> [out, retval] BSTR* pRetVal);
>
> Note the difference in the signatures for the first parameter; the
> first is [in] SAFEARRAY(unsigned char)*, but the latter is only [in]
> SAFEARRAY(unsigned char). Why the difference?? Each is expecting the
> same thing.
>
> My initial thought was that this, perhaps, was a bug in the IDL/TLB
> generation code from C#, but that seemed unlikely (?). Can anyone else
> offer any suggestions or help?
>
> Ultimately, I really just need to pass a byte array from VB6 to C#, so
> I figure someone is bound to have done that before. If anyone has any
> suggestions, I'd be appreciative.
>
> Thanks,
> David
>
> ps Please reply to group; email herein is long since dead.
>

Nov 17 '05 #4

P: n/a
I'm sorry, Kevin. Bear with me. I really don't mean to confuse you :)

First, the C# DLL has two methods; one returns a byte array, one
requires a byte array as a parameter. A VB6 client needs to talk to
each of these methods, so I mark the C# DLL for COM Interop. So far, so
good.

Next, I fire up VB6 and include a reference to the .tlb from the
interop assembly. So far, so good.

Now, I write code to call the interop methods from VB6. When I call the
method that returns the array of bytes, it works. When I call the
method that requires a byte array as a parameter, I get a compile-time
error saying "Function marked as restricted or uses an automation type
not supported in Visual Basic."

I discard the first possibility (marked as limited). I don't understand
the second possibility, because if I can get an array of bytes from an
Interop assembly, why shouldn't I be able to send one? So, I suspect
it's some sort of type problem I don't understand or see.

Now, I examine the TLB of the Interop assembly, and the method that's
giving me problems has the byte array parameter declared as a
SAFEARRAY(unsigned char) - NOT a pointer.

Not recognizing the type problem, I opt to just try some research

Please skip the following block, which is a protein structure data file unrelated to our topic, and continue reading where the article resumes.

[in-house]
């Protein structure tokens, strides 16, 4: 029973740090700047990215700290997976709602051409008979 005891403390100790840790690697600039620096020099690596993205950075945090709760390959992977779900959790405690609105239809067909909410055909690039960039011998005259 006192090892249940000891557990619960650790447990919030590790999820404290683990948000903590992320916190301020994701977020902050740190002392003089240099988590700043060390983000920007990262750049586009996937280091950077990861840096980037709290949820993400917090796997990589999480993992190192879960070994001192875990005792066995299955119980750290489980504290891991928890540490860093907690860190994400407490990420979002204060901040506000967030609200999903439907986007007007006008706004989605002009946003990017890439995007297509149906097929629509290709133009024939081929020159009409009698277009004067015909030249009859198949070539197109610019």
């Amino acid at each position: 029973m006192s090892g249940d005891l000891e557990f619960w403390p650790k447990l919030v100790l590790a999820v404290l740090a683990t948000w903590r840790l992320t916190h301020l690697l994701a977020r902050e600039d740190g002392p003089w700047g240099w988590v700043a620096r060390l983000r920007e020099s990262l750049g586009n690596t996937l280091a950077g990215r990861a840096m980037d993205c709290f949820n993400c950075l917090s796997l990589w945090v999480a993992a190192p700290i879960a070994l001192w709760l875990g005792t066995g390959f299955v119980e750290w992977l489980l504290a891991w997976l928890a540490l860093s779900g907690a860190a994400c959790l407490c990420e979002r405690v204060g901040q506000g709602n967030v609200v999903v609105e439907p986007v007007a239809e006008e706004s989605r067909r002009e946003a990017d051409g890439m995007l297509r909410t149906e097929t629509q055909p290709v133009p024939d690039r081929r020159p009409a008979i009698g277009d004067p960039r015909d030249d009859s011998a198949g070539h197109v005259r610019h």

separately. I wanted to see what the declaration for a byte array
parameter would look like in the type library for a COM DLL written
from a different source - eg, VB6. SO I did; I wrote a throwaway VB6
DLL, and declared a function with a byte array as a parameter. I
observed the type library for this DLL, and noticed that parameter is
declared as a POINTER to a SAFEARRAY(unsigned char).

My confusion is that, while I fully understand the DLL's are coming
from diffrent sources, each is exposing a COM interface to receive the
same kind of data - an array of bytes (SAFEARRAY). On that basis, I
would expect COM to force both sides (COM Interop from .NET or VB6 COM
DLL) to generate a consistent declaration for the same data type, but
it didn't. One COM DLL wants a *pointer* to SAFEARRAY, while the other
wants JUST a SAFEARRAY. I was just trying to understand why they were
different. If you're passing a variant array to a COM server,
regardless of whether that COM server originates in an interop DLL or
VB6, it would seem as though you should pass it the same way. It seems
to me that one of these ways will end up being wrong.

If that doesn't help explain my situation, it's my fault, and I
appreciate your attempt nonetheless.

-David

Kevin Spencer wrote:
Well, David, I'm still a bit confused. You have a VB6 COM DLL, and an
Interop .Net class that interoperates with it, and which was generated by a
tool. So far so good? Now, here it starts to get fuzzy. You are now working
with the Interop assembly, and not directly with the COM DLL, correct? So,
you call a method in the Interop DLL that returns a byte array, and you get
one back. Am I still on the right track? But you call a method in the
Interop that is supposed to take byte array as a parameter, and it fails
because the Interop DLL is expecting a pointer to a byte array? Now, this is
where it starts to get really fuzzy. First, I can't imagine a managed
Interop DLL that would be expecting a pointer. Still, I suppose it's
possible. Second, you say you created ANOTHER VB6 COM DLL and compared its
type library reference to the type library reference in the Interop, and
they didn't match? Well, why should they? First, the second COM DLL is not
the one the Interop is working with. You would have to create another
Interop for that DLL and compare IT to the type library in the second COM
DLL.

So, at this point, being thoroughly fuddled, I can mention only that the
tools for creating COM Interop assemblies don't always work correctly
straight out of the box, and you may need to tweak the Interop assembly. But
as confused as I am, I can only guess.

--
HTH,

Kevin Spencer
Microsoft MVP
.Net Developer
Ambiguity has a certain quality to it.


Nov 17 '05 #5

P: n/a
Following C# method signatures:

byte[] RetArr();

void GetArr(byte[] aParam1);

should translate into:

HRESULT RetArr([out, retval] SAFEARRAY(unsigned char)* pRetVal);

HRESULT GetArr([in] SAFEARRAY(unsigned char) aParam1);

in your typelib generated by regasm.exe. Are you sure you didn't pass the
arg by ref?

void GetArr(ref byte[] aParam1);